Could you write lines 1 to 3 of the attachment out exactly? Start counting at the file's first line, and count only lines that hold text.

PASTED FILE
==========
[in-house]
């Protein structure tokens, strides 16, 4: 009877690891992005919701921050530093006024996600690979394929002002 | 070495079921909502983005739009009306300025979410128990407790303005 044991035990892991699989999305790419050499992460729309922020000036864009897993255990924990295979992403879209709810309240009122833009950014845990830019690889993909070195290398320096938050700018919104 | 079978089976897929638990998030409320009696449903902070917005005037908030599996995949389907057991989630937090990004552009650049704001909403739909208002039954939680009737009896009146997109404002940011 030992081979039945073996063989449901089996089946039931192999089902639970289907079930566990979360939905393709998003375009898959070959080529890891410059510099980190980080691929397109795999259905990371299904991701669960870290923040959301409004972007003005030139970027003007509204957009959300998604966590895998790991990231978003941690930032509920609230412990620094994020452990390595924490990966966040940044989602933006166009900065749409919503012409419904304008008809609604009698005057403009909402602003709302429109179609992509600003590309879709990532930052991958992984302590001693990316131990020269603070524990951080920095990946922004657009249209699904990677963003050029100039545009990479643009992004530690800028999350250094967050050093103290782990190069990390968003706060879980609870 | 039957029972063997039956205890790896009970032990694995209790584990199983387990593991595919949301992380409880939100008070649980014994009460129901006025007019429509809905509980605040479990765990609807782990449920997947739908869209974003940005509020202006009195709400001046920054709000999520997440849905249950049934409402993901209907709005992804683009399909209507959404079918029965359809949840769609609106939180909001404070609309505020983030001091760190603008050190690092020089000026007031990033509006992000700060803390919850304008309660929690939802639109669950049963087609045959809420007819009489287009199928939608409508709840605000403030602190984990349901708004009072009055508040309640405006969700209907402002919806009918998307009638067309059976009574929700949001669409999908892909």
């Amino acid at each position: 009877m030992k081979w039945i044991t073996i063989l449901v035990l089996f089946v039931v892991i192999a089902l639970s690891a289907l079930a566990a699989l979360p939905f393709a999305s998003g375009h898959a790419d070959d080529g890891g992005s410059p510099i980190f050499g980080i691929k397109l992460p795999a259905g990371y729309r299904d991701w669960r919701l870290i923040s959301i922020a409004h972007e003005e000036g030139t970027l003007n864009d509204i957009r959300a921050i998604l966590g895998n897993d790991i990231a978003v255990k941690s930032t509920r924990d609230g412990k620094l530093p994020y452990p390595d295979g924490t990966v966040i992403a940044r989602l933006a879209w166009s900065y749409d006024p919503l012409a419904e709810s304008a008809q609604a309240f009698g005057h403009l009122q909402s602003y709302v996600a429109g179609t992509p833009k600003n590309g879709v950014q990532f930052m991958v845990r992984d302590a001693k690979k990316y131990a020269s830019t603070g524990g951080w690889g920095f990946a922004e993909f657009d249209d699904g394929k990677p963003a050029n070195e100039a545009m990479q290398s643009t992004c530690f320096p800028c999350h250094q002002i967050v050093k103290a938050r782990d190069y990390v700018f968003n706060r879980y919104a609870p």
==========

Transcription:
[in-house]
């Protein structure tokens, strides 16, 4: 009877690891992005919701921050530093006024996600690979394929002002 | 070495079921909502983005739009009306300025979410128990407790303005 044991035990892991699989999305790419050499992460729309922020000036864009897993255990924990295979992403879209709810309240009122833009950014845990830019690889993909070195290398320096938050700018919104 | 079978089976897929638990998030409320009696449903902070917005005037908030599996995949389907057991989630937090990004552009650049704001909403739909208002039954939680009737009896009146997109404002940011 030992081979039945073996063989449901089996089946039931192999089902639970289907079930566990979360939905393709998003375009898959070959080529890891410059510099980190980080691929397109795999259905990371299904991701669960870290923040959301409004972007003005030139970027003007509204957009959300998604966590895998790991990231978003941690930032509920609230412990620094994020452990390595924490990966966040940044989602933006166009900065749409919503012409419904304008008809609604009698005057403009909402602003709302429109179609992509600003590309879709990532930052991958992984302590001693990316131990020269603070524990951080920095990946922004657009249209699904990677963003050029100039545009990479643009992004530690800028999350250094967050050093103290782990190069990390968003706060879980609870 | 039957029972063997039956205890790896009970032990694995209790584990199983387990593991595919949301992380409880939100008070649980014994009460129901006025007019429509809905509980605040479990765990609807782990449920997947739908869209974003940005509020202006009195709400001046920054709000999520997440849905249950049934409402993901209907709005992804683009399909209507959404079918029965359809949840769609609106939180909001404070609309505020983030001091760190603008050190690092020089000026007031990033509006992000700060803390919850304008309660929690939802639109669950049963087609045959809420007819009489287009199928939608409508709840605000403030602190984990349901708004009072009055508040309640405006969700209907402002919806009918998307009638067309059976009574929700949001669409999908892909």
């Amino acid at each position: 009877m030992k081979w039945i044991t073996i063989l449901v035990l089996f089946v039931v892991i192999a089902l639970s690891a289907l079930a566990a699989l979360p939905f393709a999305s998003g375009h898959a790419d070959d080529g890891g992005s410059p510099i980190f050499g980080i691929k397109l992460p795999a259905g990371y729309r299904d991701w669960r919701l870290i923040s959301i922020a409004h972007e003005e000036g030139t970027l003007n864009d509204i957009r959300a921050i998604l966590g895998n897993d790991i990231a978003v255990k941690s930032t509920r924990d609230g412990k620094l530093p994020y452990p390595d295979g924490t990966v966040i992403a940044r989602l933006a879209w166009s900065y749409d006024p919503l012409a419904e709810s304008a008809q609604a309240f009698g005057h403009l009122q909402s602003y709302v996600a429109g179609t992509p833009k600003n590309g879709v950014q990532f930052m991958v845990r992984d302590a001693k690979k990316y131990a020269s830019t603070g524990g951080w690889g920095f990946a922004e993909f657009d249209d699904g394929k990677p963003a050029n070195e100039a545009m990479q290398s643009t992004c530690f320096p800028c999350h250094q002002i967050v050093k103290a938050r782990d190069y990390v700018f968003n706060r879980y919104a609870p």